“We are about to complete our best year since we acquired the business in 2006,” said Richard Reiff, Advantage CEO. For its fiscal year ending June 30, the company's EBITDA (earnings before interest, taxes, depreciation and amortization) will beat budget by at least 30%, he said.
“We're giving a 3% across-the-board salary increase where performance is satisfactory since we did not give raises for the last two years,” Reiff said. Sales and sales management, as well as other staff whose contracts are already performance-based, are exempt from this program because their financial tie to the company's success is built in.
“Employees who are not otherwise incentivized will receive a $500 bonus,” Reiff added. Last year, this group received a $350 payout.
Advantage's largess stands out in a media environment characterized by downsizing and pay cuts. While the company did lay off some employees due to the recession, it did not implement across-the-board wage cuts, as many publishers did in 2009.
Advantage President George Fox credits digital media for the company's bottom-line success. “As digital continues to grow, we are seeing profit margins increase because our costs are lower,” he said.
“Our percentage of overall revenue in digital will come in at about 35% for the most recent fiscal year. That's a growth rate of 20%.” By comparison, only 13% of the RBI division's revenue came from digital media when it was purchased in 2006.
For Advantage's fiscal year beginning July 1, electronic media revenue growth is budgeted at about 20%, which would bring the company's percentage of revenue from digital to 42%. “In 2011-2012, we will surpass 50% of all revenue being digital,” Fox said.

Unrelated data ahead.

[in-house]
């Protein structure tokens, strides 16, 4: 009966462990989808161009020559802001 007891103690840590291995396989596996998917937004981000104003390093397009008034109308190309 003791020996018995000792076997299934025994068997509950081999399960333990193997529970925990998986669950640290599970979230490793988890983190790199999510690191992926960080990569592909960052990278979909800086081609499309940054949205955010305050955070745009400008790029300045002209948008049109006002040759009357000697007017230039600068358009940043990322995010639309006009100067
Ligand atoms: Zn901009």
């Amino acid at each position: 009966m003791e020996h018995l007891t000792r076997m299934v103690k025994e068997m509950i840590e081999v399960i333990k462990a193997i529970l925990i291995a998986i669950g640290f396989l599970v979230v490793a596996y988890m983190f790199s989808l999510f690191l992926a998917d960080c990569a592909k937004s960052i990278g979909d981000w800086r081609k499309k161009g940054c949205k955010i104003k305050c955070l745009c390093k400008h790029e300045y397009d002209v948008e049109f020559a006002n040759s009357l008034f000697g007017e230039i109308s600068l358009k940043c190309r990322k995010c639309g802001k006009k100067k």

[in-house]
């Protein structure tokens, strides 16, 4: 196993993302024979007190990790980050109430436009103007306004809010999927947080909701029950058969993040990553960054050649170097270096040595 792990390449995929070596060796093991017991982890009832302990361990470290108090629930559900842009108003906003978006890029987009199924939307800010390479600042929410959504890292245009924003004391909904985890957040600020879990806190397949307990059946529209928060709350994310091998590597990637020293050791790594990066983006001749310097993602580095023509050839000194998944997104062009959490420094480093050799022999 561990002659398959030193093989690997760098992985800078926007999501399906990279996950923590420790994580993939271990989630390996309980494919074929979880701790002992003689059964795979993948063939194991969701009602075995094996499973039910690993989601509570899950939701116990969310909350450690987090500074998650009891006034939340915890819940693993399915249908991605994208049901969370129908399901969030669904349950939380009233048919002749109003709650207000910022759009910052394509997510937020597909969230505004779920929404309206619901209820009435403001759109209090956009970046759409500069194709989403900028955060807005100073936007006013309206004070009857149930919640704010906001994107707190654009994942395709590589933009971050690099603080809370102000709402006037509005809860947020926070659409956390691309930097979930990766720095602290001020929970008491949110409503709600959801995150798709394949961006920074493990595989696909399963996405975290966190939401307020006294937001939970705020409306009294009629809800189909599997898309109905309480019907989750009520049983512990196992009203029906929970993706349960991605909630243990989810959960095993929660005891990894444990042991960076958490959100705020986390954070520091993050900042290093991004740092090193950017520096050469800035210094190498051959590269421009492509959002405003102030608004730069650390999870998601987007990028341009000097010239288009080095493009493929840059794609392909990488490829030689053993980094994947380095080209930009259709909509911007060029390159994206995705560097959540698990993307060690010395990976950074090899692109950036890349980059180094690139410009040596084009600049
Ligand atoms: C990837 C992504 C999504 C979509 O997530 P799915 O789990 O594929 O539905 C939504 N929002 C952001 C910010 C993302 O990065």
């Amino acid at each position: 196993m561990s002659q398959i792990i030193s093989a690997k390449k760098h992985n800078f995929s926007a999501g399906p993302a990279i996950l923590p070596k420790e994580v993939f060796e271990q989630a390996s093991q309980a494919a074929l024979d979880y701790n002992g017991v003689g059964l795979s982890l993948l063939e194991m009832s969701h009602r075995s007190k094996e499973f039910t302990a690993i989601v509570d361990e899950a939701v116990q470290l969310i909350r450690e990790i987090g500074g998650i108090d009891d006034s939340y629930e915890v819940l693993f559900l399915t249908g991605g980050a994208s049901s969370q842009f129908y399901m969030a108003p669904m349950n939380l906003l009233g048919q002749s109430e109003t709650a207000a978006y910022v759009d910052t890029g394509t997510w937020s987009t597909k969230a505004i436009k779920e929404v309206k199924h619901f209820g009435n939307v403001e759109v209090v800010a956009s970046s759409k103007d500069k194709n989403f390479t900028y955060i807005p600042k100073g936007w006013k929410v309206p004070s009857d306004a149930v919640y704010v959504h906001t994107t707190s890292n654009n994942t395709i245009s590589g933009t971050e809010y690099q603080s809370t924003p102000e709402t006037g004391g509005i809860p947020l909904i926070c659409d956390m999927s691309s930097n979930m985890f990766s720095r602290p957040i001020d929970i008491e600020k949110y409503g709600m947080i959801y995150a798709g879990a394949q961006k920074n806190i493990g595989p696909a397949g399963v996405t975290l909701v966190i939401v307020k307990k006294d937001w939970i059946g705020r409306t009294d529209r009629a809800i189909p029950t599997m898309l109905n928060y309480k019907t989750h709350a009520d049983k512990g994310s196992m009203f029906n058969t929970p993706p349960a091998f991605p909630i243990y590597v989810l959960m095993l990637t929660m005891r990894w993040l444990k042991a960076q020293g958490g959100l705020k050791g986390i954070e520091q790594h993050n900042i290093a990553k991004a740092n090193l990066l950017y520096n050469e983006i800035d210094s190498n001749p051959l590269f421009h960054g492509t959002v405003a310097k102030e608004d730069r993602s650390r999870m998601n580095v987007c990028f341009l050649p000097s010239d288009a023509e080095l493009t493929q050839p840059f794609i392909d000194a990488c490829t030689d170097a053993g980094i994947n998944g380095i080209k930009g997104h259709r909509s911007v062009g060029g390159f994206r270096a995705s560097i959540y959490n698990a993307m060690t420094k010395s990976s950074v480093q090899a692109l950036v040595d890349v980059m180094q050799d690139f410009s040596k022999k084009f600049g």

Advantage is expecting revenue growth, but is budgeting for a flat profit in the upcoming fiscal year while it makes a significant investment in its digital platform, including a new content management system. The company has been investigating CMS options but has not yet chosen a new solution.
Even though management has been able to boost earnings at Advantage, it has not been able to counteract the inexorable industry trend of print revenue decline.
“Revenues are down for two main reasons: the decline in print and because we cut out a good bit of unprofitable revenue by shutting down properties and discontinuing products,” Reiff said. “We are much leaner and more efficient. EBITDA is 31% up from when we purchased the company.”
Advantage's print revenue is down 19% in the current fiscal year, significantly less than the 25% decline for which the company had budgeted. “In the coming year, we are budgeting print down 12%,” Reiff said. “We will manage to that number but expect it down 10% or less.”
In 2006, Reiff and Fox joined with Catalyst Investors to form privately held Advantage Business Media, which consists of more than 20 magazines and associated websites, as well as e-newsletters, directories, vertical search databases, conferences and ancillary media vehicles in the scientific, technical and medical fields.